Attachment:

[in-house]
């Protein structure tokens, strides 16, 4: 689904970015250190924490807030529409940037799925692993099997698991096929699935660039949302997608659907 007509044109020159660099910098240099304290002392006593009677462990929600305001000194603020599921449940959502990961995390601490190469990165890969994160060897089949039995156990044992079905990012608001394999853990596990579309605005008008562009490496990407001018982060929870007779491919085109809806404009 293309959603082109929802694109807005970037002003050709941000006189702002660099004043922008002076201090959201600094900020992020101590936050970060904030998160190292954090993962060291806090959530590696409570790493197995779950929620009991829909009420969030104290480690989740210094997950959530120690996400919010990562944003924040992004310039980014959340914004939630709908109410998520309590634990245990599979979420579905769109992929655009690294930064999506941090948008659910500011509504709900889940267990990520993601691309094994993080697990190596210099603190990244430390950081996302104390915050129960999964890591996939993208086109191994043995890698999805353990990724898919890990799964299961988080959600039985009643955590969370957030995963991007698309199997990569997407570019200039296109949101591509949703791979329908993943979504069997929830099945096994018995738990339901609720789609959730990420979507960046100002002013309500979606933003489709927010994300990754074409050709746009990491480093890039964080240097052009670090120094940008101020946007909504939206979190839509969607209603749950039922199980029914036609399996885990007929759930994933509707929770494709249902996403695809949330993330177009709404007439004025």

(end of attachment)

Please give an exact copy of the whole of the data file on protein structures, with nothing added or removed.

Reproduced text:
[in-house]
């Protein structure tokens, strides 16, 4: 689904970015250190924490807030529409940037799925692993099997698991096929699935660039949302997608659907 007509044109020159660099910098240099304290002392006593009677462990929600305001000194603020599921449940959502990961995390601490190469990165890969994160060897089949039995156990044992079905990012608001394999853990596990579309605005008008562009490496990407001018982060929870007779491919085109809806404009 293309959603082109929802694109807005970037002003050709941000006189702002660099004043922008002076201090959201600094900020992020101590936050970060904030998160190292954090993962060291806090959530590696409570790493197995779950929620009991829909009420969030104290480690989740210094997950959530120690996400919010990562944003924040992004310039980014959340914004939630709908109410998520309590634990245990599979979420579905769109992929655009690294930064999506941090948008659910500011509504709900889940267990990520993601691309094994993080697990190596210099603190990244430390950081996302104390915050129960999964890591996939993208086109191994043995890698999805353990990724898919890990799964299961988080959600039985009643955590969370957030995963991007698309199997990569997407570019200039296109949101591509949703791979329908993943979504069997929830099945096994018995738990339901609720789609959730990420979507960046100002002013309500979606933003489709927010994300990754074409050709746009990491480093890039964080240097052009670090120094940008101020946007909504939206979190839509969607209603749950039922199980029914036609399996885990007929759930994933509707929770494709249902996403695809949330993330177009709404007439004025």